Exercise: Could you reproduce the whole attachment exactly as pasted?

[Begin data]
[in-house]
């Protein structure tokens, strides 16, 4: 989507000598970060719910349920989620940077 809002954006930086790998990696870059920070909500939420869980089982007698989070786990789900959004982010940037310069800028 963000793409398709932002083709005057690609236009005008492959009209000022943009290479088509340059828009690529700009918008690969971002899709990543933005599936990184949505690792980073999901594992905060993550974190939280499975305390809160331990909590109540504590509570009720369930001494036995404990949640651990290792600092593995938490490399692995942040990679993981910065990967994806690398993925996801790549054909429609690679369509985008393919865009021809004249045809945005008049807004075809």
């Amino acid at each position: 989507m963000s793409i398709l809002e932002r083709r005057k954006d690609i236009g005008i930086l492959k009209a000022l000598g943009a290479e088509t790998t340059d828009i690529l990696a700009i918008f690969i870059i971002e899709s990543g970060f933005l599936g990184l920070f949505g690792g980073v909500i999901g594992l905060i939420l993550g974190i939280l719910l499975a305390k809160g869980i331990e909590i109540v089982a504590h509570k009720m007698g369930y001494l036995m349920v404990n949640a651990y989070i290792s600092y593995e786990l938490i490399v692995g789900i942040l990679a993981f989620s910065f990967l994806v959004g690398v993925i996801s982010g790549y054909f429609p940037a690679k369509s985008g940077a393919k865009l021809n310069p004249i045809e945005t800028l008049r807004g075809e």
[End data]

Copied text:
[in-house]
């Protein structure tokens, strides 16, 4: 989507000598970060719910349920989620940077 809002954006930086790998990696870059920070909500939420869980089982007698989070786990789900959004982010940037310069800028 963000793409398709932002083709005057690609236009005008492959009209000022943009290479088509340059828009690529700009918008690969971002899709990543933005599936990184949505690792980073999901594992905060993550974190939280499975305390809160331990909590109540504590509570009720369930001494036995404990949640651990290792600092593995938490490399692995942040990679993981910065990967994806690398993925996801790549054909429609690679369509985008393919865009021809004249045809945005008049807004075809």
């Amino acid at each position: 989507m963000s793409i398709l809002e932002r083709r005057k954006d690609i236009g005008i930086l492959k009209a000022l000598g943009a290479e088509t790998t340059d828009i690529l990696a700009i918008f690969i870059i971002e899709s990543g970060f933005l599936g990184l920070f949505g690792g980073v909500i999901g594992l905060i939420l993550g974190i939280l719910l499975a305390k809160g869980i331990e909590i109540v089982a504590h509570k009720m007698g369930y001494l036995m349920v404990n949640a651990y989070i290792s600092y593995e786990l938490i490399v692995g789900i942040l990679a993981f989620s910065f990967l994806v959004g690398v993925i996801s982010g790549y054909f429609p940037a690679k369509s985008g940077a393919k865009l021809n310069p004249i045809e945005t800028l008049r807004g075809e």